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This impromptu palisade was constructed by Colonel George Washington’s forces in 1754 at the start of the French and Indian War. A reconstruction of the fort stands within the 908-acre Fort Necessity National Battlefield in Pennsylvania. There is also a Fort Necessity/National Road Interpretive and Education Center at the site that opened in 2005 and features a 20-minute orientation film entitled "Road of Necessity" and numerous interactive and interpretive exhibits. Additionally, there are 5-miles of hiking trails that meander through the forest and meadows that surround the fort.

  • Reconstruction of Fort Necessity
  • Visitor Center Museum
  • The Interpretive and Education Center
  • Children learning history.

The Ohio Valley was an important passage from New France to the ports in Louisiana and was critical to French supplies and commerce. This area was of great importance to the French, Native Americans, and the British Colonists. This led to frequent altercations and contributed to the French and Indian War.

A 21 year old Lt. Col. George Washington led a small force to help defend and fortify the English fort in present day Pittsburgh. Prior to reaching the fort Washington learned that it had already been lost to the French. It was then renamed Fort Duquesne.

While awaiting further orders Lt. Col. Washington learned of a group of French soldiers nearby. On the morning of May 28th, Washington’s men surrounded, and following a small skirmish captured 21 French soldiers. French Ensign Joseph Couldon de Jumonville was killed while in Captivity. Fearing retaliation from the French, Lt. Col. Washington ordered the construction of a stock house and palisade on June 4th, 1754. This was named Fort Necessity.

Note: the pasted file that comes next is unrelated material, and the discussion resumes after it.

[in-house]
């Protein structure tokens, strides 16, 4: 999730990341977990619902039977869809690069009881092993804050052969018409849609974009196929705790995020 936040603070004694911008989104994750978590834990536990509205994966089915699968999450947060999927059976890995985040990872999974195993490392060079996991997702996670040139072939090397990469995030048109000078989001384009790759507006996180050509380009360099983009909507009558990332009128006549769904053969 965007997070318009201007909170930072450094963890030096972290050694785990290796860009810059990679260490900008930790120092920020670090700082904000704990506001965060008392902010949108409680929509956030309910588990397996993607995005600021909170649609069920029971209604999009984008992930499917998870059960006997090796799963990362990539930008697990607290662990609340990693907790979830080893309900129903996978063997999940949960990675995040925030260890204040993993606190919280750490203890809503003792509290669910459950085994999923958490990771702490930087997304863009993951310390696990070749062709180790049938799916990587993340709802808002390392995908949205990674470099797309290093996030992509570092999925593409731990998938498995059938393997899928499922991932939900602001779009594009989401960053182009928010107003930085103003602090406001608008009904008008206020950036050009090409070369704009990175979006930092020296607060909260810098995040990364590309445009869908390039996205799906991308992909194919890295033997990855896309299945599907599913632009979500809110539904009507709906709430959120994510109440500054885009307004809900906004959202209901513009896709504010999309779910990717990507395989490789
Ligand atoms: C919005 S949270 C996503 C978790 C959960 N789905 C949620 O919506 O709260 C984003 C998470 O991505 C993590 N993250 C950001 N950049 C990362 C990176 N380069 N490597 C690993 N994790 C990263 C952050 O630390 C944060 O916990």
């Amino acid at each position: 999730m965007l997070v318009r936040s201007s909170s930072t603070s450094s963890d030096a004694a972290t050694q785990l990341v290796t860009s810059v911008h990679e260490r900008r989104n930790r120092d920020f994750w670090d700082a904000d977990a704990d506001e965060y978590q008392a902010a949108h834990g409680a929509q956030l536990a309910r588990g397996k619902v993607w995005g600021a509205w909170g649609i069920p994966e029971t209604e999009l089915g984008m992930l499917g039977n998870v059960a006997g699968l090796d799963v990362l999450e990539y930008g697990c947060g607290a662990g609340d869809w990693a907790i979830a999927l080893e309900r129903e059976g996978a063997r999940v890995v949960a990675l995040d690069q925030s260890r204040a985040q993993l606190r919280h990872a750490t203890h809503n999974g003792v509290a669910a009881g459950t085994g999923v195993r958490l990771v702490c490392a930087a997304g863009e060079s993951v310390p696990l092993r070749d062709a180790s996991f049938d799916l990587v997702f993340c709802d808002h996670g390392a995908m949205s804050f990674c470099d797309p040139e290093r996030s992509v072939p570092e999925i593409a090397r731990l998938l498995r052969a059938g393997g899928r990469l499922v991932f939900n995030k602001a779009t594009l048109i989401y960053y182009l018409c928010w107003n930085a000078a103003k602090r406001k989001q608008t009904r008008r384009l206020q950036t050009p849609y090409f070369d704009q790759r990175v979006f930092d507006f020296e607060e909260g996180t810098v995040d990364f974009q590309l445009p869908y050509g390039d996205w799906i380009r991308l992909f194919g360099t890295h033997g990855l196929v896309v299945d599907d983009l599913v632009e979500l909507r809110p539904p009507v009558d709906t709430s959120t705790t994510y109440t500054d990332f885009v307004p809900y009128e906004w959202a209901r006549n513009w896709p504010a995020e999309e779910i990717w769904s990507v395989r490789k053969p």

While at Fort Necessity Washington was promoted to Colonel and received reinforcements and supplies. On July 3rd, 1754 a combined force of 700 French and Indian troops attacked the fort. The battle ended with Washington’s negotiated surrender. Washington and the British forces were allowed to return to Wills Creek. The French burned the fort before returning to Fort Duquesne.

The park was established in 1931 and the fort was reconstructed in 1975 in the Fort Necessity National Battlefield Park. The parks grounds are open year-round during daylight hours. The site includes The Fort Necessity/National Road Interpretive & Education Center.

Hurst, David. "Fort Necessity: retracing Washington's early steps." The Tribune-Democrat. August 17, 2016. Accessed December 6, 2016.

"Fort Necessity -- The Battle of Great Meadows." Exploring Off the Beaten Path. Accessed December 6, 2016.

"The Opening Battle of a World War." National Park Service -- Fort Necessity National Battlefield. Accessed December 16, 2016.

Kenny, Kevin. Peaceable Kingdom Lost: The Paxton Boys and the Destruction of William Penn's Holy Experiment. New York, Oxford UP, 2009. 

Lengel, Edward G. "Fort Necessity, Pennsylvania." Military History, vol. 27, no. 3, Sept. 2010, p. 76. Biography in Context, Accessed 26 May 2019.

Polacek, Karl. "Fort Necessity Ranger Discusses Site's Significance to History." The Daily Courier [Connellsville], 4 Apr. 2015. Opposing Viewpoints in Context, Accessed 26 May 2019. 

George Washington's Account of the Capitulation of Fort Necessity. Edited by W. W. Abbot, Charlottesville, UP of Virginia, 1983. 7 vols. National Archives, Accessed 27 May 2019.